CU, GS25 cut plastic with new dosirak boxes
CU will be the first convenience store to introduce the eco-friendly dosirak packaging. Its first batch of products will go on sale this Wednesday.
BGF Retail, the convenience store chain’s parent company, explained in a statement that the new packaging uses 40 percent less plastic by replacing it with a biomass material based on coconut skin. This speeds up the decomposition process of the boxes.
“The eco-friendly packages cost 20 to 30 percent more than the ones we use now, but the company decided to use them in order to live up to our corporate responsibility in line with the national agenda of protecting the environment,” said BGF.
GS25’s eco-friendly dosirak will use a different material: bio-based polypropylene.
According to the company, the new package reduces each dosirak’s plastic content by 40 percent and will cut decomposition time in half.
The material is environmentally friendlier as well, as it does not produce residue after it is incinerated. GS said the new packages will cost the company 60 percent more.
“The amount of dosirak packages sold last year was enough to cover approximately 1,460 soccer fields when spread out,” GS Retail said in a statement. “The new versions will push down plastic usage by 40 percent, which means if calculated in the same way, it will cut about 580 soccer fields worth of plastic.”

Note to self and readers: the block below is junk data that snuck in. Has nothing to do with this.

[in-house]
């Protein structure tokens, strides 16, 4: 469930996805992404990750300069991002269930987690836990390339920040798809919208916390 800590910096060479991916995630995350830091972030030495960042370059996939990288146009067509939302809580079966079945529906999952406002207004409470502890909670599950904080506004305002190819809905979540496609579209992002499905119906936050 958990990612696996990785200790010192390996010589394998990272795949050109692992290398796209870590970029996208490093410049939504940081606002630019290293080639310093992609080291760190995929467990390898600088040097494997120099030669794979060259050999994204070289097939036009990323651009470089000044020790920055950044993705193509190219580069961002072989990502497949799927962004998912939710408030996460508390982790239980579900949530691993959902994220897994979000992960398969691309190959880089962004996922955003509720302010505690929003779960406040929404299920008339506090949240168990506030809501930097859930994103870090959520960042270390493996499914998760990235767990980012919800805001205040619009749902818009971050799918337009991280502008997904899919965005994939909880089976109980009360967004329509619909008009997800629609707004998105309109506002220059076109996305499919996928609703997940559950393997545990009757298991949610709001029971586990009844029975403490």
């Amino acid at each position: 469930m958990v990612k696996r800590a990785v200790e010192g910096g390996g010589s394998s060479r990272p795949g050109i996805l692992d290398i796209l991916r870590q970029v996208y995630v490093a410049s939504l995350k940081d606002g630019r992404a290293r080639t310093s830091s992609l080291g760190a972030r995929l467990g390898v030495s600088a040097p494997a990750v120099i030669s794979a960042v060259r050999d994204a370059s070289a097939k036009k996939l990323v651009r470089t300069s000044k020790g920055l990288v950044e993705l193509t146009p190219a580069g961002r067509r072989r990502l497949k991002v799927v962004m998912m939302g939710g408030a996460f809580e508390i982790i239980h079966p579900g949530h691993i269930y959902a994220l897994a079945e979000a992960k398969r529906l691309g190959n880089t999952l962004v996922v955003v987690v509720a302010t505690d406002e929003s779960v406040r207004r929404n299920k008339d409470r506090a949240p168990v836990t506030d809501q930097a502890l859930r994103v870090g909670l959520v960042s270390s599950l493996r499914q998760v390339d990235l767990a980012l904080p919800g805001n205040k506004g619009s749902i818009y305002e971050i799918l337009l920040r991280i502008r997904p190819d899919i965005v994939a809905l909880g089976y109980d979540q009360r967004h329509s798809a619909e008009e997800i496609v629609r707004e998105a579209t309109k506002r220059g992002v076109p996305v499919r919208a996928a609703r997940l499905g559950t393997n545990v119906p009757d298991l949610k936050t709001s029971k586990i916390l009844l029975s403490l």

The new packaging will first be used with some of the new dosirak releases that GS is set to launch next week. These products will also come with wooden spoons instead of plastic ones.
Both companies aim to completely switch all of their dosirak packages to eco-friendly variants by next year.
The government declared war against plastic in May when it announced its aim of cutting plastic waste to half its current amount by the year 2030. In April, China changed its rules on imports of recyclables.
Private recycling companies, whose main clients were in China, said they will no longer collect plastic waste that costs more money or time to recycle, such as waste that contains food residue or has stickers attached to them. Starting this month, the Korean government banned all the use of disposable cups at coffee shops for customers drinking within the shop.
Convenience stores also came up with ways to encourage consumers to properly organize their plastic waste as to increase the likelihood of them getting collected by private recyclable companies.
CU said Sunday that it will expand its application of stickerless labels and begin using labels that easily separate when they are exposed to water. Some of GS25’s in-house beverages contain labels with perforated lines that make packaging easy to remove and make them easier to recycle.
Last month, 7-Eleven removed the logos and barcode numbers from its disposable plastic ice cups to make them easier to recycle.
BY SONG KYOUNG-SON [firstname.lastname@example.org]
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